You will see output as `statefulset.apps "cassandra" patched`, but controller won’t update the running pod automatically in this strategy. You need to delete the pods once and wait till pods with new configuration comes up. Let’s try deleting the cassandra-0 pod.

$ kubectl delete pod cassandra-0
  • Wait till cassandra-0 comes up in running state and then check if the cassandra-0 is running with intended/updated image i.e. Now, cassandra-0 is running the new image while cassandra-1 and cassandra-2 are still running the old image. You need to delete these pods for the new image to take effect in this strategy.

Rolling update strategy

Rolling update is an automated update process. In this, the controller deletes and then recreates each of its pods. Pods get updated one at a time. While updating, the controller makes sure that an updated pod is running and is in ready state before updating its predecessor. The pods in the StatefulSet are updated in reverse ordinal order(same as pod termination order i.e from the largest ordinal to the smallest)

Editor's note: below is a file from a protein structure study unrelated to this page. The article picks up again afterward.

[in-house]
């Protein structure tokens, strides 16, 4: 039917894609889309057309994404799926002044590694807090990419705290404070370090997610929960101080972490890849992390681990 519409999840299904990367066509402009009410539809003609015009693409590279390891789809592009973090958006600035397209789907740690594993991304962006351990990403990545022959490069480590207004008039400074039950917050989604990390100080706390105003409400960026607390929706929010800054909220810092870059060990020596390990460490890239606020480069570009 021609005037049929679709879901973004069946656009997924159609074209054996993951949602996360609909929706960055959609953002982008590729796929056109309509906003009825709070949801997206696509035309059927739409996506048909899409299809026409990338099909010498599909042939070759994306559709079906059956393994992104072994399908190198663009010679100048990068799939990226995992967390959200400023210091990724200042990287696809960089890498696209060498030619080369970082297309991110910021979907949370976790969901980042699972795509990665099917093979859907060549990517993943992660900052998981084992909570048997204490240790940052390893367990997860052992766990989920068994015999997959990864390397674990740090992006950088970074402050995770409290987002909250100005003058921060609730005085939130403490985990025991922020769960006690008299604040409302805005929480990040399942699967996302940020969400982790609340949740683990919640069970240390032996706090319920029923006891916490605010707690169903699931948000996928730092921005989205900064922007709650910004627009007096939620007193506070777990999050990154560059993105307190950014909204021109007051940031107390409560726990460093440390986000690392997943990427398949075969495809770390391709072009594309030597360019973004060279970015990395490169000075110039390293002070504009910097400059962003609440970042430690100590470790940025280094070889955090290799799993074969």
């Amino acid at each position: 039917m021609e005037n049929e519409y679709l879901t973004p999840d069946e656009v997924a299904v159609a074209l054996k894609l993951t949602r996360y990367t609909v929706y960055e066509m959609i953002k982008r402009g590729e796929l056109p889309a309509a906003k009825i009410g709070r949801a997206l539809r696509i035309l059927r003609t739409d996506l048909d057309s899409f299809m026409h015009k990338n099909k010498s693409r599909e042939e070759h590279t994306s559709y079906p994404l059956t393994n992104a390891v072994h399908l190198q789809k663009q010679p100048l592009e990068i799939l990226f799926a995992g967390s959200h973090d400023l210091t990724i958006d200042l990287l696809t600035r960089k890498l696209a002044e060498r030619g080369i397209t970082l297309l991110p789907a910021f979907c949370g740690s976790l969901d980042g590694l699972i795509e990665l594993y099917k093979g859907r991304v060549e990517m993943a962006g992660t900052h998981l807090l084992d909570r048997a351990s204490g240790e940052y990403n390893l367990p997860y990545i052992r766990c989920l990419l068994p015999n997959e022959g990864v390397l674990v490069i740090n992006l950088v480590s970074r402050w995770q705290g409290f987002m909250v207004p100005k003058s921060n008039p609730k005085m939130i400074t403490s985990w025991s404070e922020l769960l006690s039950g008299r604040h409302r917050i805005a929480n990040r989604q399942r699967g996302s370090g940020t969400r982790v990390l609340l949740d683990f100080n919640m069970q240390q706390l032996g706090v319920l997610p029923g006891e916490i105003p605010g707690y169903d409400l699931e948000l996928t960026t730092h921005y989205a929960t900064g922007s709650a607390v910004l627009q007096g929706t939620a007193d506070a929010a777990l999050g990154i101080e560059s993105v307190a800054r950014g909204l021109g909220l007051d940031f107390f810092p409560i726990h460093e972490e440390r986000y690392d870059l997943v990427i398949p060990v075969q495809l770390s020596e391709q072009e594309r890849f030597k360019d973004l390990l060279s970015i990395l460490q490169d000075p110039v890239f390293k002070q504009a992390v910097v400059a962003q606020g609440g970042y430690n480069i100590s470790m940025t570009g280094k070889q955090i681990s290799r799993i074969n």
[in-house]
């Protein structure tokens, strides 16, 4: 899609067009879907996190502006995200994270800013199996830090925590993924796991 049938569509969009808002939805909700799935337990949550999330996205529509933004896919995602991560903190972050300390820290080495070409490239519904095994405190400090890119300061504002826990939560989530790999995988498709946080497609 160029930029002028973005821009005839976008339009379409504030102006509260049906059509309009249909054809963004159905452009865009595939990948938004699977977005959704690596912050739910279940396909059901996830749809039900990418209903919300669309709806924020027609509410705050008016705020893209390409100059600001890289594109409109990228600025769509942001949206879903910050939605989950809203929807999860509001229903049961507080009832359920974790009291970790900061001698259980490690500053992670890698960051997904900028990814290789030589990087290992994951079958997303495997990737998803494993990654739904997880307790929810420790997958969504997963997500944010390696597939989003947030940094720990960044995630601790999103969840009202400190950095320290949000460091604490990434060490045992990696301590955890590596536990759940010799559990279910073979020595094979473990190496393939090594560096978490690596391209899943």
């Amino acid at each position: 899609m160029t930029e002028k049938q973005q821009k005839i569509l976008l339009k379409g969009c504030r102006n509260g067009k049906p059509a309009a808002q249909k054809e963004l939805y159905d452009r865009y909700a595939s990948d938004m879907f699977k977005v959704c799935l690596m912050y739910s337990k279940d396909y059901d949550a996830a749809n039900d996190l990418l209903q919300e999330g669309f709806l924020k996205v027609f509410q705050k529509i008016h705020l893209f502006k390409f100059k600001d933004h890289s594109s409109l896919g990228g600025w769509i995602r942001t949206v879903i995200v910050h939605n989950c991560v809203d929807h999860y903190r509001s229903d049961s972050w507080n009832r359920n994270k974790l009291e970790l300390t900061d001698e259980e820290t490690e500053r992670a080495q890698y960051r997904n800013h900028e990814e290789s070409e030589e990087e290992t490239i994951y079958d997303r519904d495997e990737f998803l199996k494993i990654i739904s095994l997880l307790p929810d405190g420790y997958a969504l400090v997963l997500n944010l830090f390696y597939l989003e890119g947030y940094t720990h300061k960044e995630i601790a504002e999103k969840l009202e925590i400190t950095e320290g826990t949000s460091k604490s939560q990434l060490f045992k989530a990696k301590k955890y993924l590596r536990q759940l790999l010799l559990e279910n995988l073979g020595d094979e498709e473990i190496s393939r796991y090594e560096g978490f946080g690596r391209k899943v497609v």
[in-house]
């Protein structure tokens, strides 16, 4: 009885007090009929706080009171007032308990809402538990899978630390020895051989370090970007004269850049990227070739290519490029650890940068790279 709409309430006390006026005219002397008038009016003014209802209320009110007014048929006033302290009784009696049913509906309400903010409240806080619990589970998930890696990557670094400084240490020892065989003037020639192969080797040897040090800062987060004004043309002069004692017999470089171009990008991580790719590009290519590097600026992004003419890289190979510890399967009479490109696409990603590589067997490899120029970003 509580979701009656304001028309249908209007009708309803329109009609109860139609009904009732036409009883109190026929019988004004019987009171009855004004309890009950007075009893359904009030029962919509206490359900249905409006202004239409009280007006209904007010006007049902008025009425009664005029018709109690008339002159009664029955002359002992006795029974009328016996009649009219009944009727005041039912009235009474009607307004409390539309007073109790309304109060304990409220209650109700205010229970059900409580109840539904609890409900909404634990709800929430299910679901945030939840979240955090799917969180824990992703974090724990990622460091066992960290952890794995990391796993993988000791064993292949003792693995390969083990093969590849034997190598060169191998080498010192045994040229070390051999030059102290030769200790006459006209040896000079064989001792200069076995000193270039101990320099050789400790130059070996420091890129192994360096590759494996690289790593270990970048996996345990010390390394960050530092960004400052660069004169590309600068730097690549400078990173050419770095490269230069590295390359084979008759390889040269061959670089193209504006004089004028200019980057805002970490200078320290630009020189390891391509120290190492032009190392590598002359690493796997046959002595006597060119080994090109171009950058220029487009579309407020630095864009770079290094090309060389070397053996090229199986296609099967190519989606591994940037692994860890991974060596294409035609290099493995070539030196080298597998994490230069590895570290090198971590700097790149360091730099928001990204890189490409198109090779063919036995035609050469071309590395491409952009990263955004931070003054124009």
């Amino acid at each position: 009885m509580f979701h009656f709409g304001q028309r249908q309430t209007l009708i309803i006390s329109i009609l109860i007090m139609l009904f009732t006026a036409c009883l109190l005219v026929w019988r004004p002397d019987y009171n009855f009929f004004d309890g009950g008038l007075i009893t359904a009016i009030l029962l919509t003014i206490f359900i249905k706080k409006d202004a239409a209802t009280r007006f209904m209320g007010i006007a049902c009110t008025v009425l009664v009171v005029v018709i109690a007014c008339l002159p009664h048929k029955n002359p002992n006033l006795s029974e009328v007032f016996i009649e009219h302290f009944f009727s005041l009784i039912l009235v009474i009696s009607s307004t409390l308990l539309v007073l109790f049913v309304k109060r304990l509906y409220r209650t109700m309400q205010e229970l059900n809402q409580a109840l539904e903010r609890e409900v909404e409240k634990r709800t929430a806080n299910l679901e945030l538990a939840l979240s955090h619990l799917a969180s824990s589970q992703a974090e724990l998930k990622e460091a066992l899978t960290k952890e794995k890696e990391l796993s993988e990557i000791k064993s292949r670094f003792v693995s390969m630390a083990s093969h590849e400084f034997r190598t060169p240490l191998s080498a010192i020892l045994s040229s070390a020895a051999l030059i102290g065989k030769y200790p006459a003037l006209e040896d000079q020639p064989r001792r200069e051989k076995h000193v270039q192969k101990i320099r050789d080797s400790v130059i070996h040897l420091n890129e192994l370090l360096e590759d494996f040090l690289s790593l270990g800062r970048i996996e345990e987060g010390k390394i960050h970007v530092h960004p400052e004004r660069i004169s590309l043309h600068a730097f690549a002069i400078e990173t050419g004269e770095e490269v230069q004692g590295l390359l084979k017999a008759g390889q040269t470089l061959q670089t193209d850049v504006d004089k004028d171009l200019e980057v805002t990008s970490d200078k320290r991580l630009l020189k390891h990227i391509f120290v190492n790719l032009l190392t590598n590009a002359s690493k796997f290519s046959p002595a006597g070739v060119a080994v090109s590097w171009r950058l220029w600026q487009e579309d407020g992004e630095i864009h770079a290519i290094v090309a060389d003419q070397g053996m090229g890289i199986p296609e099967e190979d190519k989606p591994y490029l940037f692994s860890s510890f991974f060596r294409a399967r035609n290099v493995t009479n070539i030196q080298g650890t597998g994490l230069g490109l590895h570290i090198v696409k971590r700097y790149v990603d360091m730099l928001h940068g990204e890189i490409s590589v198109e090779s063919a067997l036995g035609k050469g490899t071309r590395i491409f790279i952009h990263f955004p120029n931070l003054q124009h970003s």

For the rolling update strategy, we will create the Cassandra statefulset with the .spec.updateStrategy field pointing to RollingUpdate


  • To try the rolling update feature, we can patch the existing statefulset with the updated image.
$ kubectl patch statefulset cassandra --type='json' -p='[{"op": "replace", "path": "/spec/template/spec/containers/0/image", "value":""}]'
  • Once you execute the above command, monitor the output of the following command,
$ kubectl get pods -w

In the case of failure in update process, controller restores any pod that fails during the update to its current version i.e. pods that have already received the update will be restored to the updated version, and pods that have not yet received the update will be restored to the previous version.